Model good habits
Children often learn from copying what they see around them. If you are taking care of your own mental health, it's easier for them to see what good habits look like.
Think about phone usage – both theirs and yours
We don't fully understand the impact of social media on our mental health but using phones and laptops can impact on our sleep, which is important to our mental health.
We're also more likely to listen to one another if we're not distracted by technology.
Notice any changes in your child's behaviour
Young people tell us how they're feeling in many ways, not always verbally.
Learning what is normal for your child makes it easier to notice when things change, and if this might be a sign that they're struggling.
When times get tough
Sometimes you might worry about your child's mental health. While you might need to speak to a member of the Inclusion Team or your GP for advice, here are a few things you can do if you're worried.
Let your child know that you're concerned
Explain why you feel that way, for example if you've noticed they haven't been interested in activities they usually enjoy.
Use activities that you do together to have conversations about how they are doing
Talking whilst doing something together, side-by-side, such as cooking, can help them share their feelings more easily than a face-to-face conversation.
Let them know that struggling sometimes is normal and nothing to be ashamed of
Tell them about the mental health spectrum and that we all, including you, go up and down the scale throughout our lives. Reassure them that talking about difficult feelings with the people we trust is a brave thing to do.
Listen and empathise
Often the first step to feeling better is feeling connected and knowing that someone is alongside you.
Empathy helps young people (and adults) connect. Empathy involves acknowledging what your child is feeling, trying to understand things from their point of view and avoiding judgement. Empathy is usually more helpful than giving advice or trying to 'fix' their problem.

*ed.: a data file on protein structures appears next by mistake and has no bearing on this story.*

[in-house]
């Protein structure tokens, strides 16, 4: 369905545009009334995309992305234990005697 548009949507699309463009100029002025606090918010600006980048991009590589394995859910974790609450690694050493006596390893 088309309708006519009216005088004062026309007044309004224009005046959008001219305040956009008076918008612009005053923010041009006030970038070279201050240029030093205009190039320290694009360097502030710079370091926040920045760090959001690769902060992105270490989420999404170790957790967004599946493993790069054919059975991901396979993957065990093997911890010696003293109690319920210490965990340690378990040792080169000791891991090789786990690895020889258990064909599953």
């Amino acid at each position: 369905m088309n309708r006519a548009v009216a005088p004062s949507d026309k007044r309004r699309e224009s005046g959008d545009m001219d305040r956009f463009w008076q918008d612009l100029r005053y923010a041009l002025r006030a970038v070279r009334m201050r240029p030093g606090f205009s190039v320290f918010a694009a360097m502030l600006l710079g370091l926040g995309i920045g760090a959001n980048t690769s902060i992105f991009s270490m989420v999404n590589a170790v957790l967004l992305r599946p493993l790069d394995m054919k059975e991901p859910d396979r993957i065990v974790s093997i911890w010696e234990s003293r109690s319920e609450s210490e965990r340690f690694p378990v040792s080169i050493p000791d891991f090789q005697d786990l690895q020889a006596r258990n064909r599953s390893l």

If you're still worried...
Talk to a trusted member of the inclusion team or your GP who can point you towards sources of help.
Children's Mental Health Week 2021 - Express Yourself
At Shoreditch Park we are celebrating Children's Mental Health Week with some collaborative activities. The theme is Express Yourself and every child in the school has been working hard to create an artwork that expresses who they are and how they are feeling. In assembly we will be dressing to express, with the children wearing their most vibrant and eye-catching clothing.
Please see below for some resources that you can use with your children during Children's Mental Health Week and beyond.
The Children's Mental Health Week website has some resources that you can use at home.
Feeling better - clips to share with EYFS/ KS1 children that explore a whole range of feelings and emotions, as well as providing talking points and tools to feel better.
Super movers - get active with catchy songs and dance routines.
Stormbreak - a selection of videos with activities that children can follow, focusing on wellbeing, positive relationships and resilience.
Cosmic Kids yoga - Lots of fun yoga routines that are accessible and easy to follow.